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Pensions Get Funding Relief, But Higher PBGC Rates

Tammy Whitehouse | July 5, 2012

Congress has granted corporate pension plan sponsors some relief from fully funding their underfunded pension plans -- but at a cost. The bill raises the federal insurance premiums for all plans, jacking it highest for the most underfunded plans.

As part of a recently approved federal highway funding bill, which also rescued student loans from rising interest rates, Congress approved a “pension funding stabilization” measure that is expected to reduce the near-term contribution requirements by $40 billion to $50 billion for pension sponsors in the S&P 1500, according to HR consulting firm Mercer

The bill puts guardrails on the discount rate used to determine funding requirements to stabilize the rate from the effects of interest rate volatility, according to an alert from Credit Suisse. The stabilization measure is only used to determine funding requirements, not to determine the accounting liability to be reported in financial statements.

The effect, according to Mercer, is to reduce short-term contributions and to smooth over the volatility companies have seen in recent years. The relief could total more than $100 billion through 2014, according to Mercer's estimate.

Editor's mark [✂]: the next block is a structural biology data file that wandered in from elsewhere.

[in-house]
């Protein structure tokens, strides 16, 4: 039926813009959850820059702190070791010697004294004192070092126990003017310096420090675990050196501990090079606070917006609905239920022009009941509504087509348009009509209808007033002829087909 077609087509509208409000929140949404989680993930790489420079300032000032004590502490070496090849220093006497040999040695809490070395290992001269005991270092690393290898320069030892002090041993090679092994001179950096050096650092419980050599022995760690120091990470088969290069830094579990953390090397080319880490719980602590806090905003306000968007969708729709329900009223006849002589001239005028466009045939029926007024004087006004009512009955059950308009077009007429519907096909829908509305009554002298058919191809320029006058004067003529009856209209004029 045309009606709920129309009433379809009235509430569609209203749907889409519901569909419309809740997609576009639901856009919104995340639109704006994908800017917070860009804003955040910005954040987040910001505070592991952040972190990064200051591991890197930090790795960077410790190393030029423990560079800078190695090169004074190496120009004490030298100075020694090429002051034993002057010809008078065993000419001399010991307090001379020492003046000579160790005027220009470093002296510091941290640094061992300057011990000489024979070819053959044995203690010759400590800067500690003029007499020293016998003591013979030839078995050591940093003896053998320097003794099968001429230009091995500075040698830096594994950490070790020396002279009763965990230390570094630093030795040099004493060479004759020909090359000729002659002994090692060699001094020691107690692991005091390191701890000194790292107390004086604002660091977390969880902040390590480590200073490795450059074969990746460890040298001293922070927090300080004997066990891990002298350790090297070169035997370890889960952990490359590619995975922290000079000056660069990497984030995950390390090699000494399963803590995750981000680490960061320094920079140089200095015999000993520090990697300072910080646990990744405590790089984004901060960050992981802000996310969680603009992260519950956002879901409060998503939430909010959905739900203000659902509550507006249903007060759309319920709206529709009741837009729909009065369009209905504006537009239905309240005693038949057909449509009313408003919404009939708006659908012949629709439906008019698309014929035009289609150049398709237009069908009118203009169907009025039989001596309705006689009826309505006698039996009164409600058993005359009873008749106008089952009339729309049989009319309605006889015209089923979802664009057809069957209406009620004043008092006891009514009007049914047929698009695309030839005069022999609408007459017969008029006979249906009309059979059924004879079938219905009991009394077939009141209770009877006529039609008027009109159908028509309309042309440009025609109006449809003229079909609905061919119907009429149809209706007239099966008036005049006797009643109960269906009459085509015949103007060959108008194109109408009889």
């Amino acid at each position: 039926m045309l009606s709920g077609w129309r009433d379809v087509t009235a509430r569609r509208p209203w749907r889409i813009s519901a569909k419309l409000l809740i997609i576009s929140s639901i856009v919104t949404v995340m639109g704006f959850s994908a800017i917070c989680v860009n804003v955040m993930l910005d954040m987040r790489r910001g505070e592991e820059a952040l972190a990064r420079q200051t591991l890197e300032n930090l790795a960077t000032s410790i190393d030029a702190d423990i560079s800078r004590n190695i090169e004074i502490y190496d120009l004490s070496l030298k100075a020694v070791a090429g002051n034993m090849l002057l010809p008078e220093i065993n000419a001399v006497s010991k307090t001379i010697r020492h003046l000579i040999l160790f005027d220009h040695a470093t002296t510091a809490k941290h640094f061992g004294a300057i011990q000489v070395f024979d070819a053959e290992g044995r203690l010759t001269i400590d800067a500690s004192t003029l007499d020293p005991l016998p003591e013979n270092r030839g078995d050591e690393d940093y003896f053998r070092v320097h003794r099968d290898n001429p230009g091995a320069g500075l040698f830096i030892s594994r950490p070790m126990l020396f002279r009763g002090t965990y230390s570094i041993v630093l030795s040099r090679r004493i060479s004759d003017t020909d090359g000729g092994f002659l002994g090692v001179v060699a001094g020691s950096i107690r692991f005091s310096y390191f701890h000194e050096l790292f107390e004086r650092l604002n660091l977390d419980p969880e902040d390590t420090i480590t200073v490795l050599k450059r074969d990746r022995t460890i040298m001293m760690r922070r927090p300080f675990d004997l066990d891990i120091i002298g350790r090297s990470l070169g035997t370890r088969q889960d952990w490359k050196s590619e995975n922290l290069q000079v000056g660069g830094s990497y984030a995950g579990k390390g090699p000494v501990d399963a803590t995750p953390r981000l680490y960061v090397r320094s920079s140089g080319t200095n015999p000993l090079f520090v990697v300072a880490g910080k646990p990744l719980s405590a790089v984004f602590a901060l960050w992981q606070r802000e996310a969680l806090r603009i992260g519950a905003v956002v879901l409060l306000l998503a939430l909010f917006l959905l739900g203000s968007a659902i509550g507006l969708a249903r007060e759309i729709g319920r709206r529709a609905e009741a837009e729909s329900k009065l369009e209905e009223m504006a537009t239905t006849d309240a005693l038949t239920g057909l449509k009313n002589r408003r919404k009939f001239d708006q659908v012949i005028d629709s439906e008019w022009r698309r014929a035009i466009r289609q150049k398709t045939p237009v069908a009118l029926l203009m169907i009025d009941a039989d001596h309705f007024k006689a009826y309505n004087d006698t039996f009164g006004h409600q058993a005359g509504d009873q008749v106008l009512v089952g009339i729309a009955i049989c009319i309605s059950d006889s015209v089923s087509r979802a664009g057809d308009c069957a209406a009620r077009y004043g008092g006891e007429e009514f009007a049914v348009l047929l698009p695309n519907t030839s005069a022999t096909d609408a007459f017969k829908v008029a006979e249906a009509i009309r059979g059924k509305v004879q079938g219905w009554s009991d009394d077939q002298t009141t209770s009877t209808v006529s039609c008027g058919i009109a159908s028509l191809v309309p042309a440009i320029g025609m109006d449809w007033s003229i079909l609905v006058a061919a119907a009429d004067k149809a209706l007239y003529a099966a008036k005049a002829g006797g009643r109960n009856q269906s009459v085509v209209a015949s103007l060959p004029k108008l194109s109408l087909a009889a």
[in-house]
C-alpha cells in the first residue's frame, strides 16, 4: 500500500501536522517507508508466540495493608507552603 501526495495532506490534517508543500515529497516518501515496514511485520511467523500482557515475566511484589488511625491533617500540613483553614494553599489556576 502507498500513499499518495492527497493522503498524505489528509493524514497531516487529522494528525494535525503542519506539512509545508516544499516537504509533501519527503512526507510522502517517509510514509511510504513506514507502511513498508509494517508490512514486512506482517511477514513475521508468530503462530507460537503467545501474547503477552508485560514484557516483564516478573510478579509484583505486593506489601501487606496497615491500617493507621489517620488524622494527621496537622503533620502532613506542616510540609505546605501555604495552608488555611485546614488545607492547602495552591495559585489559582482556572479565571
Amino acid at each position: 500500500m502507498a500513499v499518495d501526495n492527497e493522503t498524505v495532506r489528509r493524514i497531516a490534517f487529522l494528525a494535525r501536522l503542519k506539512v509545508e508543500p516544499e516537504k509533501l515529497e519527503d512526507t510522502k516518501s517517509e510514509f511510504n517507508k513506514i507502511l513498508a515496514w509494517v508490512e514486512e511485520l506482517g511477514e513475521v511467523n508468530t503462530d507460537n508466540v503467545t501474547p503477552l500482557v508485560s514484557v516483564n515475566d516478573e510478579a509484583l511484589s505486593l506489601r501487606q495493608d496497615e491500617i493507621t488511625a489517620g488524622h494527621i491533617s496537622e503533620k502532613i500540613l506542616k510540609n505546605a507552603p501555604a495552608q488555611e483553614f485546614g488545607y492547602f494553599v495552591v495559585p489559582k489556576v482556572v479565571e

While the bill relieves immediate cash funding requirements, it doesn't relieve the ultimate obligation to fully fund any underfunded pension plan. “It merely gives them more time to address their plans' current funding shortfalls, many of which are the result of today's low interest rate environment,” the firm says.

In exchange for reduced cash outlays to fund pension plans, companies will be required under the stabilization measure to pay increased premiums to the Pension Benefit Guaranty Corp., which backs all defined-benefit pension plans in the event of the plan sponsor's default. According to Mercer, the increase will be substantial for all plans, with underfunded plans particularly hit with higher variable-rate premiums.

The latest data from Mercer suggests the aggregate deficit in S&P 1500 pension plans grew $59 billion in the first half of 2012 to $543 billion. The averaged funded ratio is 74 percent, Mercer said.